Aldbrugham, Alison. "Introduction", Yesterday's Shopping: the Army and Navy Stores Catalogue, 1907, (Newton Abbot, 1969).

Cunnington, Phillis and Alan Mansfield, English Costume for Sports and Outdoor Activities, London, 1969).

Guppy, Alice. Children's Clothes 1939-1970: The Advent of Fashion (Poole, 1978).

Smith, Terence Paul. Terence submitted the first draft of this page.

A Traveller's Life (paperback edition, London, 1983).

In the era before low slung jeans every boy in the land would have had his trousers held up by these elasticated belts with traditional metal snake fastening.
We have now had them remade in adult sizes so they are both practical and nostalgic.
The adult belts will adjust from 22" to 42" waist and are 1 1/8" wide
Plain and striped colourways.
Actual colours may vary slightly from the images
Made in England and sent in presentation box so an ideal gift for the overgrown schoolboy..

Friday, 7 July 2017

A Curious Friendship by Anna Thomasson

A Curious Friendship by Anna Thomasson review – a 20-year celibate romance
The intense but platonic relationship between the artist Rex Whistler and writer Edith Olivier provides a window into a fascinating section of society

Lara Feigel
Saturday 21 March 2015 10.00 GMT Last modified on Tuesday 2 May 2017 19.56 BST

In 1925, the 19-year-old artist Rex Whistler met the 52-year-old Edith Olivier at a house party in Italy. Within hours, they were arguing spiritedly about the nature of power. Within days, Whistler had persuaded Edith to shingle her hair and raise her skirts, embarking on a new life as a Bright Young Person. Within weeks, this unlikely friendship had become the central relationship in both their lives, as it would remain for the next 20 years.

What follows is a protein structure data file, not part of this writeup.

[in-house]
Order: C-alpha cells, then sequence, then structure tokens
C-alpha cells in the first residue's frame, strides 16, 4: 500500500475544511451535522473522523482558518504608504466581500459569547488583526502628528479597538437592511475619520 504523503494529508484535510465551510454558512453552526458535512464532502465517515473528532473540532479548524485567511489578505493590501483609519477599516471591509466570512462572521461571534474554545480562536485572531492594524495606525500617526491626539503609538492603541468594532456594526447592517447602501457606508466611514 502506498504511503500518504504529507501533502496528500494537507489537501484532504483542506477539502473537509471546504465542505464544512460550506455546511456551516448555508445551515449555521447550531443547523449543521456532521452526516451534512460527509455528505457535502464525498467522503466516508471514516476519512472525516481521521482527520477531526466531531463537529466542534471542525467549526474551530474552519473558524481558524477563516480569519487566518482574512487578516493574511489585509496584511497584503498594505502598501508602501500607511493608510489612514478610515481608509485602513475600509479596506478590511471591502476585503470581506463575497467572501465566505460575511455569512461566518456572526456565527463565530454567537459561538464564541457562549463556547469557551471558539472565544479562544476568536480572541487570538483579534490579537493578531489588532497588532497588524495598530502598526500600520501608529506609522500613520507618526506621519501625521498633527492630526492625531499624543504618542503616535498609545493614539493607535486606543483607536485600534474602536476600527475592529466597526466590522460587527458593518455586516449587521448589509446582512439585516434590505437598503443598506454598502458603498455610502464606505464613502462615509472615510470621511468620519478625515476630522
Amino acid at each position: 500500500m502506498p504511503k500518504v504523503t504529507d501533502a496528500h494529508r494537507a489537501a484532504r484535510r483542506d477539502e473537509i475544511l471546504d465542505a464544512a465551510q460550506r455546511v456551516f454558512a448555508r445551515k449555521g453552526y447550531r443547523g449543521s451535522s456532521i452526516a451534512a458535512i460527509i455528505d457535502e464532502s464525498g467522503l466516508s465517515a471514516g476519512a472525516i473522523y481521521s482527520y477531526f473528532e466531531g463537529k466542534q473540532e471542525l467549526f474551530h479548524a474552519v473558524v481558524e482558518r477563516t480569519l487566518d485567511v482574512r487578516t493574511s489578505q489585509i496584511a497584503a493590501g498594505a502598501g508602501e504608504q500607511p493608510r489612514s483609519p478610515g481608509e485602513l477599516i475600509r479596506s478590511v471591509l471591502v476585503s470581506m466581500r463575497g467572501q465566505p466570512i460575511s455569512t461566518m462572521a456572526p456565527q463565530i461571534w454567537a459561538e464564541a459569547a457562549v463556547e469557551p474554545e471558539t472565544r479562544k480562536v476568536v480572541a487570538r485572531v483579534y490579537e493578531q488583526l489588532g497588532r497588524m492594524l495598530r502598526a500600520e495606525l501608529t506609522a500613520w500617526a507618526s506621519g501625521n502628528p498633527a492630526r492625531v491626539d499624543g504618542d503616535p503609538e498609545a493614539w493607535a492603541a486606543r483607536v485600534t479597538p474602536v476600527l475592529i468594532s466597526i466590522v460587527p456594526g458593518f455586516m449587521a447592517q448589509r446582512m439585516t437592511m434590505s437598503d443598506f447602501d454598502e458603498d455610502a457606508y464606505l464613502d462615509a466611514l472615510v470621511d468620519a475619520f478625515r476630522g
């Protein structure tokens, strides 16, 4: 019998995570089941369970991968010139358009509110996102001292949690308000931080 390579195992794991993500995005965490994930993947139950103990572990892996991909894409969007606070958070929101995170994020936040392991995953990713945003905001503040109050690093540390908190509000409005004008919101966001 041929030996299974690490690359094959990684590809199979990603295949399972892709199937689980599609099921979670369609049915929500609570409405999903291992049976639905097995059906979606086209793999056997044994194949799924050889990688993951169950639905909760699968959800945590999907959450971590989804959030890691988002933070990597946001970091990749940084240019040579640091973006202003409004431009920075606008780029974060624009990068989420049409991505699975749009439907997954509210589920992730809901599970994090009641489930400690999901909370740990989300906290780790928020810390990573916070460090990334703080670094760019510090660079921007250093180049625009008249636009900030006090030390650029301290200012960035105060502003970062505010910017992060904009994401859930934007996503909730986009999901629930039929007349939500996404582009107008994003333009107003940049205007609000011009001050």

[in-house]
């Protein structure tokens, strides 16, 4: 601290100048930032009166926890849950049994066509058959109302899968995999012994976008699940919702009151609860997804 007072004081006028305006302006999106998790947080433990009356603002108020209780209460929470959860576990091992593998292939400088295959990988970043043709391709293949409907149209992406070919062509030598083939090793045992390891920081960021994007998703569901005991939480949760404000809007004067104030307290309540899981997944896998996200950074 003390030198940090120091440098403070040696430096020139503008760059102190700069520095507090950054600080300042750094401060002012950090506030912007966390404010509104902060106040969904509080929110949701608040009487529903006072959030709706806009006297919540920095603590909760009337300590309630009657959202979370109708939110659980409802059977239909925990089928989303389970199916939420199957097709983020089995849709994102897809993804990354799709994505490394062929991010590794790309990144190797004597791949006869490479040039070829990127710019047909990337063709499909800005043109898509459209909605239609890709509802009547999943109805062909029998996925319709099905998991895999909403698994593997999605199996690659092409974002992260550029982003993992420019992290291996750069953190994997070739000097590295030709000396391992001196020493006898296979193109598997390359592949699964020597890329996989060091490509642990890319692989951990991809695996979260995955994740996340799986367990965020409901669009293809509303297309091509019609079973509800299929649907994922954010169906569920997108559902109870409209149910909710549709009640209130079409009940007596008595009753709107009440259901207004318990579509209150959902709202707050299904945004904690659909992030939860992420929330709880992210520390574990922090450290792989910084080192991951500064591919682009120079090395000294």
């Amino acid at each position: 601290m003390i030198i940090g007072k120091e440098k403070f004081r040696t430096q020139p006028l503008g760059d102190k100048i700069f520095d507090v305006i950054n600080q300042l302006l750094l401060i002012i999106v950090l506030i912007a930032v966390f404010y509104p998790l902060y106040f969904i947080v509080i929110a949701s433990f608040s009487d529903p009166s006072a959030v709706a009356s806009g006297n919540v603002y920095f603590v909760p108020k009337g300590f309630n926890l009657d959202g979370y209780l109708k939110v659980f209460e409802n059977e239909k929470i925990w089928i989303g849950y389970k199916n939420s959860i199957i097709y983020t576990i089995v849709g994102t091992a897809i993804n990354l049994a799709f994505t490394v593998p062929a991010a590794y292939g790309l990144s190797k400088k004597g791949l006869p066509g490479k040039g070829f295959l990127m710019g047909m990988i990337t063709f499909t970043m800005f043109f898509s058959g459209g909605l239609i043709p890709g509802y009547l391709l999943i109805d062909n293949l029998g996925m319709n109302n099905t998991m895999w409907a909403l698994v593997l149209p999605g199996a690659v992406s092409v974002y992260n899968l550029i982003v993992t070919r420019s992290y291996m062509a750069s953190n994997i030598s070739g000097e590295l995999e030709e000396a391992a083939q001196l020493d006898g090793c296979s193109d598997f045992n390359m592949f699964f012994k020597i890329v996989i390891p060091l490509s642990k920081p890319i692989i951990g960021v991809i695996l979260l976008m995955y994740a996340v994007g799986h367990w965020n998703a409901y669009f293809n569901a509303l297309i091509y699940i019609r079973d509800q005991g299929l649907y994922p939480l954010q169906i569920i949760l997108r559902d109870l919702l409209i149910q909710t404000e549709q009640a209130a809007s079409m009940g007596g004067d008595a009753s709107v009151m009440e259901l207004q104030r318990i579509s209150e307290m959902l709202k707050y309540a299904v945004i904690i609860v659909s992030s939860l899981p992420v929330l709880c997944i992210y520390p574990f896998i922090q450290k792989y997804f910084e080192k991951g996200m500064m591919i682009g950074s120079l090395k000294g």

Almost immediately, they transformed each other. Whistler was a diffident, chiselled beauty, a dazzling draftsman whose Arcadian scenes were at odds with the artistic climate of his time. Although he had started to move in aristocratic circles (he met Olivier through the decadent young peer Stephen Tennant), he was awkwardly aware that his father was a builder. Olivier encouraged his romantic vision and introduced him into society, finding him a patron to pay the rent of a London studio.

Olivier was an energetic and original woman whose autocratic father had prevented her from straying far beyond the family home. In her 20s, she had briefly acquired independence by studying at Oxford. During the first world war, she had almost inadvertently established the Women’s Land Army. But it was only now, bereft of both father and sister, that she could realise her talents. Encouraged by Whistler, she began to write dark, fantastical stories set in the Wiltshire countryside she loved. Her first novel, published in 1927, was an immediate success.